The “Gore Effect”

| September 14, 2011 | 0 Comments

gore-effectYou just knew it was coming. You knew Mother Nature has a wry sense of humor. You knew one of Mother’s favorite targets of practical jokes is Al Gore – he of the enormous carbon butt print … the Nobel Laureate “climate scientist” who had a grand total of TWO college science courses: he “earned” a C in one and a D in the other. But he did well in politics and learned his climate chaos lines well.

So here we are, just as Professor Gore is launching his new manmade global warming catastrophe horror movie series – and Mother Nature sends along some special September weather to accompany the premiere. We all owe a real scientist … Anthony Watts … a hearty “thank you” for sharing his weather forecast with us.

It’s official, NOAA shows the “Gore Effect” hitting America tonight

Posted on September 14, 2011 by Anthony Watts

You know, sometimes coincidences are just too strange and funny to ignore. Here’s the low temperature forecast map from NOAA produced today, for overnight low temperatures during the time that Al Gore’s Climate Reality Project gets into its full swing. It starts at 8PM EST/5PM PST. Chill baby, chill:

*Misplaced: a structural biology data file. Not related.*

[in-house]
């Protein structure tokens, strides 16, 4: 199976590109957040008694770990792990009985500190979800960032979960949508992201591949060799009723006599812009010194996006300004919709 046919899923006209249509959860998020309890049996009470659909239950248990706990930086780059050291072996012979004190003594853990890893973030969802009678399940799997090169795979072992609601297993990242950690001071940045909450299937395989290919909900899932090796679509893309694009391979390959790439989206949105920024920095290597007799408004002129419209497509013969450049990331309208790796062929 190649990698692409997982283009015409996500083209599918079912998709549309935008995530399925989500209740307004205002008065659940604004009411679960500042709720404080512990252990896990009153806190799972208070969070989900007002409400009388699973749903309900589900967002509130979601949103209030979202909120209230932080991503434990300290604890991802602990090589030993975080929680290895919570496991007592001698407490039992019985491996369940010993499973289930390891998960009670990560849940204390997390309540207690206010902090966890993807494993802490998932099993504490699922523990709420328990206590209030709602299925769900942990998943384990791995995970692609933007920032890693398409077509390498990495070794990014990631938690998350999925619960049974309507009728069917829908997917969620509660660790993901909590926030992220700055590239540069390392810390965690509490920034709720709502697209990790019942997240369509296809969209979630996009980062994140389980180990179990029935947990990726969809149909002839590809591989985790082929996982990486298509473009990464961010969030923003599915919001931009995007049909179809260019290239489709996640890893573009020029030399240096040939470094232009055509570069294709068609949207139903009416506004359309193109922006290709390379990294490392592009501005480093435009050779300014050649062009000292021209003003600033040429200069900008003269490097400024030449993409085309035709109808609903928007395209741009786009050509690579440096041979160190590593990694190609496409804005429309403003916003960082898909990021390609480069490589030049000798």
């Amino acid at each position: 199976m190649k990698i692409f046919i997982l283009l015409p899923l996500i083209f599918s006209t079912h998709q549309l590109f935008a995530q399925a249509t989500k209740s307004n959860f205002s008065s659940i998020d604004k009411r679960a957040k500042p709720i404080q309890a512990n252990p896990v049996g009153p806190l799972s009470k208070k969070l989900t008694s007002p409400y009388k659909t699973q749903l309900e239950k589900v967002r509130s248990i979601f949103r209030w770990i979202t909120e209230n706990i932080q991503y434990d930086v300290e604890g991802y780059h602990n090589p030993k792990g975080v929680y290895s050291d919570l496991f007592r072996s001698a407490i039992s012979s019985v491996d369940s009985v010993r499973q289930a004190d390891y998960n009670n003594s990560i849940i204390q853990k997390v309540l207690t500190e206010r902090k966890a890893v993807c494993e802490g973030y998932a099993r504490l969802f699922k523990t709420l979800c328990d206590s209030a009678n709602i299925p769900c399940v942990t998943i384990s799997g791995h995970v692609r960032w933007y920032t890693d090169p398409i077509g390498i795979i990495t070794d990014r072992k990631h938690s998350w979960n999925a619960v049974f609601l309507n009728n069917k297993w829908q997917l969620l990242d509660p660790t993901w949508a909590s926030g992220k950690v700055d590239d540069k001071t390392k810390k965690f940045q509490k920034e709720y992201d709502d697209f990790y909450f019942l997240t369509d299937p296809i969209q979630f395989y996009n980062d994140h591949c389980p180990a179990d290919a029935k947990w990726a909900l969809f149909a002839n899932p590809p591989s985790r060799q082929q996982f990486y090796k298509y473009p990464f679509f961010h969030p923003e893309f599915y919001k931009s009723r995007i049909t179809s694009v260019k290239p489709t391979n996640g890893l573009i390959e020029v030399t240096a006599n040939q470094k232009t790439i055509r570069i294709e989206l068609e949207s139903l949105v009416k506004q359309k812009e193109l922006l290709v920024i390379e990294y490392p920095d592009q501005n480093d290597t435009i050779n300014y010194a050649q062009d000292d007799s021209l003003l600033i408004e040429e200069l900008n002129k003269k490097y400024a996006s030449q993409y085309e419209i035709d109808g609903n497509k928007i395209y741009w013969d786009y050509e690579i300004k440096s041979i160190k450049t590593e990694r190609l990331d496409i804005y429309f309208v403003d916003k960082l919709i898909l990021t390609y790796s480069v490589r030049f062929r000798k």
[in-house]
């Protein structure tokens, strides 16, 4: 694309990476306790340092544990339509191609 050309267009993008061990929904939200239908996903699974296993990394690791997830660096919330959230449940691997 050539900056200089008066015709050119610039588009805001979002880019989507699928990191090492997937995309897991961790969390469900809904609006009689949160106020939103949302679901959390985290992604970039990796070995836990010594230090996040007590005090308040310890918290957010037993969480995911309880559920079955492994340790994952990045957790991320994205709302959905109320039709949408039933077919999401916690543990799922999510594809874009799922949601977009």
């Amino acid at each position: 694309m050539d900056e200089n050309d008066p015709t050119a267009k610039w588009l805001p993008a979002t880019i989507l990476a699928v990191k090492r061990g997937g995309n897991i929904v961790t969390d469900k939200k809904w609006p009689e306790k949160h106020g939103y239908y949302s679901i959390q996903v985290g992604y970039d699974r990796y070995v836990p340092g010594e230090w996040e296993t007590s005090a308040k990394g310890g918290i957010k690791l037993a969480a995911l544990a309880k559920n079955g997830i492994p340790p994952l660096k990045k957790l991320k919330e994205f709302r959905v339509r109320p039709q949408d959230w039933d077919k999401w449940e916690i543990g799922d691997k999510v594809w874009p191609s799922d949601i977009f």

And it gets worse, see below. For anyone who doubts the Gore Effect, I’ll point out that it has its own Wikipedia entry, which says:

The Gore Effect is a term used with various meanings relating to Vice President of the United States and Nobel Peace Prize recipient Al Gore. In one use, the term is a humorous concept suggesting a causal relationship between unseasonable cold weather phenomena and meetings associated with global warming, with particular emphasis on events attended by Gore. The phrase has also been used to describe Gore’s impact in raising global warming as a public issue, and in other ways related to Al Gore.

The Toronto based national newspaper Globe and Mail defined the term in 2007 quoting a user’s submission to the online Urban Dictionary website as “the phenomenon that leads to unseasonably cold temperatures, driving rain, hail, or snow whenever Al Gore visits an area to discuss global warming.


Look at the forecast for the upper midwest from Dr. Roy Spencer’s WeatherStreet

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